With the playoff chases in full swing, the good teams will have the chance to play against a lot of familiar foes, while the bad teams will have a chance to play spoiler within their own division. The imbalanced Major League Baseball schedule that requires teams to play 19 games against each of their division rivals tends to be backloaded and this season is no different.

Unfortunately, the races for division titles may not be as exciting as they have been in past seasons. The Baltimore Orioles lead the AL East by 7.5 games, the Washington Nationals lead the NL East by six games, the Los Angeles Dodgers are up by 3.5 games in the NL West, and the other division races are close, but the teams in second place are also in control of their own destiny for the Wild Card spots in each league. There’s clearly incentive to winning the division because anything can happen in the one-game Wild Card format, but those teams aren’t at risk of missing the playoffs entirely by failing to win the division.

Certain teams in the Wild Card chase will have a much more difficult road than others. The Seattle Mariners, for example, have seven games left with the Angels and six games left with the Athletics. Meanwhile, the Detroit Tigers have 11 games with the Twins and six games left with the White Sox. The same can be said in the National League where the San Francisco Giants have 29 games left with divisional foes as one of two teams above .500, while the St. Louis Cardinals and Pittsburgh Pirates have to spend time beating up each other, playing the Milwaukee Brewers, and also playing the Cincinnati Reds, who just recently fell under .500 after being at or above for most of the season.

This happened last season when the Cleveland Indians had a 21-6 month of September because the back end of their schedule was filled with games against the White Sox and Twins. They ended the season on a 10-game win streak and were shutout at home by the Tampa Bay Rays, who also beat the Texas Rangers, in the Wild Card round. Some team may get hot because of the schedule and find themselves in a one-game playoff with a chance to knock off a 90-plus win team in the Angels or Athletics.

The injury situations are particularly interesting this time of year. The teams with no playoff aspirations may lose some key contributors as they tend to nagging injuries or deal with surgery in order to be ready for the following season. On the flip side, some players on contending teams are sure to be trying to play through injuries. Here’s this week’s injury update:

Manny Machado avoided a serious injury, but not a trip to the disabled list after he twisted his knee during an at bat last week. The Reds lost starter Homer Bailey to a strained flexor tendon in his pitching elbow and the smart money is that the Reds will shut him down with their playoff hopes essentially gone. Rockies outfielder Carlos Gonzalez will undergo a pretty major knee surgery procedure and it’s safe to wonder what his status will be for Spring Training next season. The Royals are waiting with bated breath as Salvador Perez’s surgically-repaired knee is acting up. He means a ton to that team and that’s a situation to monitor. The Dodgers are without Hyun-Jin Ryu in their quest for home-field advantage as he has a strained gluteus muscle. Juan Uribe is also out with a strained hamstring. The Oakland A’s, who are no longer in first place, will be without Jed Lowrie until mid-September with a fractured finger. Yonder Alonso’s season is over for the Padres as the oft-injured first baseman sustained tendon damage in his right forearm.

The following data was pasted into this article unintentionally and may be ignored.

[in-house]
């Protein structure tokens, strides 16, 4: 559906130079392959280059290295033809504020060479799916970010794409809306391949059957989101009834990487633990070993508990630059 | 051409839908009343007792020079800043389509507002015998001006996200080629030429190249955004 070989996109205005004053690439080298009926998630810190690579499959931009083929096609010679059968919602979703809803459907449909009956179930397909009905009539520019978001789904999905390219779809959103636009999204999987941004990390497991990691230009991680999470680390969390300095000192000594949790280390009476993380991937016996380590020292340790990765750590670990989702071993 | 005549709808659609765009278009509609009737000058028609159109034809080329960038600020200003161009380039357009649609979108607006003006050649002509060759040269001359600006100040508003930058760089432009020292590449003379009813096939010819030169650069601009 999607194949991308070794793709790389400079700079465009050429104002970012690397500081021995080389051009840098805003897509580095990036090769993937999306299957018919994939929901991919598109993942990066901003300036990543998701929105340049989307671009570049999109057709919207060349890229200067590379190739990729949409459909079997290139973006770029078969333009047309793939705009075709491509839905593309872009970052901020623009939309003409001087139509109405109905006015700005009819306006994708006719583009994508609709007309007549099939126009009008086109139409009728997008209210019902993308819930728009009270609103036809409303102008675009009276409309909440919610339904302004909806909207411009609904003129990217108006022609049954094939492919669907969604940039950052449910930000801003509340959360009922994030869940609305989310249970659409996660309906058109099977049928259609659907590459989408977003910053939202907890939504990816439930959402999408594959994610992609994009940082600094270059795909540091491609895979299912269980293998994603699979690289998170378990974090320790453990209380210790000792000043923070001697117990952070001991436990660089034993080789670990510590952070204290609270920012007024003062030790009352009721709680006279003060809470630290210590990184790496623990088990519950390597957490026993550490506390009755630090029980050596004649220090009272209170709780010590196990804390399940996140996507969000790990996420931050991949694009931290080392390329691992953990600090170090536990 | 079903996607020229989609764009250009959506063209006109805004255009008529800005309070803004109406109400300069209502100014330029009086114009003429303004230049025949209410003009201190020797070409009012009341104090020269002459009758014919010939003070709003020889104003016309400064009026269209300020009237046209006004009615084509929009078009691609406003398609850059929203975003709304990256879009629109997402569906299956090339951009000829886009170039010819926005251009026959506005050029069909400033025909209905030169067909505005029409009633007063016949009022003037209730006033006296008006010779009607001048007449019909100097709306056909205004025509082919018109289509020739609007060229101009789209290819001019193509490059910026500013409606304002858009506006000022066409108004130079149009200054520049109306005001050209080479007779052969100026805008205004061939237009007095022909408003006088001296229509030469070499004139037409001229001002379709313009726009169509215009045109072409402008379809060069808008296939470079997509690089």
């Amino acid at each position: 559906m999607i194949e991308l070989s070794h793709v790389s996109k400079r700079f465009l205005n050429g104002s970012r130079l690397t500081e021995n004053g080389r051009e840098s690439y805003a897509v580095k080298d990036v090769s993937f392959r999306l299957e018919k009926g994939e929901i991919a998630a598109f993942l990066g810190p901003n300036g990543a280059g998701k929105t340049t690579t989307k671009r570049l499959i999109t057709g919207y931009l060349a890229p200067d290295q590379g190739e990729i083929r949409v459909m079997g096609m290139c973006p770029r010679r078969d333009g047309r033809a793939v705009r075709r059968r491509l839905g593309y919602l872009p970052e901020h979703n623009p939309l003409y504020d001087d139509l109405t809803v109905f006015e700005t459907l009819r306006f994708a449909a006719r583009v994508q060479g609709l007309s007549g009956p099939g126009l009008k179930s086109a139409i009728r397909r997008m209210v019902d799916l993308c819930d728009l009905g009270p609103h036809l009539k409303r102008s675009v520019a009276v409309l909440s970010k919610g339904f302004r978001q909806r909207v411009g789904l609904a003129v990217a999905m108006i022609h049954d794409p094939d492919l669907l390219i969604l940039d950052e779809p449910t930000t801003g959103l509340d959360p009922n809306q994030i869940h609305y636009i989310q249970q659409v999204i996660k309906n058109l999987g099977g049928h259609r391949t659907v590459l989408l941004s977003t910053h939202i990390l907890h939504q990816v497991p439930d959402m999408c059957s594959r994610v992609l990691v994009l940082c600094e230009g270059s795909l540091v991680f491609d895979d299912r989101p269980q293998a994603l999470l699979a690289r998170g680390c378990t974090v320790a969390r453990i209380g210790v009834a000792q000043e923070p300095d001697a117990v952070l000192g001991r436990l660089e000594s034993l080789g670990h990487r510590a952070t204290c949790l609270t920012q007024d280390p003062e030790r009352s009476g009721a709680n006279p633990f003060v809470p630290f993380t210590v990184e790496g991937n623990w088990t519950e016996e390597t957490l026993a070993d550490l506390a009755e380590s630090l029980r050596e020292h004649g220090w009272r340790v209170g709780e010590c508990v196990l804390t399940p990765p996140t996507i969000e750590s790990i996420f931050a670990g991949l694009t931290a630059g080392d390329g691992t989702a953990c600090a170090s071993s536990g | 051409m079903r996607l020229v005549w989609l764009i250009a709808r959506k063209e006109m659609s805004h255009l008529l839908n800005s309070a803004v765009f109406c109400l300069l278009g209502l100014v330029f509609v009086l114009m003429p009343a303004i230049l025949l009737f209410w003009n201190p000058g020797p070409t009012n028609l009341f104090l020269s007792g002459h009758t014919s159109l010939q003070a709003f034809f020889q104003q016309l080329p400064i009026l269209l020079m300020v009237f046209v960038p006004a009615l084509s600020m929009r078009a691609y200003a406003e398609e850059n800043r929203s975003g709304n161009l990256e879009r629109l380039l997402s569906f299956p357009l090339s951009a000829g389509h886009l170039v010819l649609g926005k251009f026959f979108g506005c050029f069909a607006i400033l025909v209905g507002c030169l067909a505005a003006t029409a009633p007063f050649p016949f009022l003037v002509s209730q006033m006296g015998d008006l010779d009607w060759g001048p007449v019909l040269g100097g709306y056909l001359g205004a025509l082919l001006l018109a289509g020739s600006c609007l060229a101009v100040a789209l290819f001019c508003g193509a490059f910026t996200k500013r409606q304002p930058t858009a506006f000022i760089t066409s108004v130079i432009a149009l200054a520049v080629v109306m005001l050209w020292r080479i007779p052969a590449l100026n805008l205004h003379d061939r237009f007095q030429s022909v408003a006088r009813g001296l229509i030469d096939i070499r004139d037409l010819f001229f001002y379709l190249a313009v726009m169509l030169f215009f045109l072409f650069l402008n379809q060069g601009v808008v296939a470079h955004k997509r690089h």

Certain teams are just trying to hold on until rosters expand and they can get some reinforcements. It’s no coincidence that one of the seven teams with the most relief innings pitched has a record over .500, and it’s the Indians, who are just 62-61. On the other hand, three of the top five teams in terms of starting pitching innings pitched are firmly in the playoff picture and seven of the top 10.

Those are important things to be looking at during this point of the season. It’s a very long season and managers need to get wins when they can, so they will max out a starting pitcher or use a reliever too frequently. Managers are in all sorts of different positions at this stage of the season. Some are trying to get wins to keep their jobs or improve their resumes for after they get fired. Others are trying desperately to get their team into the playoffs.

Being aware of recent bullpen usage is something that bettors will want to do. The state of a bullpen can not only alter the likelihood of that team winning the game, whether they use their best relievers or not, but can also have an affect on the total. Late in the season, pitchers start to lose velocity or their pitches flatten out. The pressure is on and that can often lead to mistakes.

It’s difficult to pay close attention to baseball with all of the hype surrounding the start of the football season and it’s even more difficult to bet baseball when the really bad teams are constantly huge underdogs and good teams have inflated lines, but there’s nothing wrong with taking an hour or so per day and trying to find ways to build up that bankroll for football season.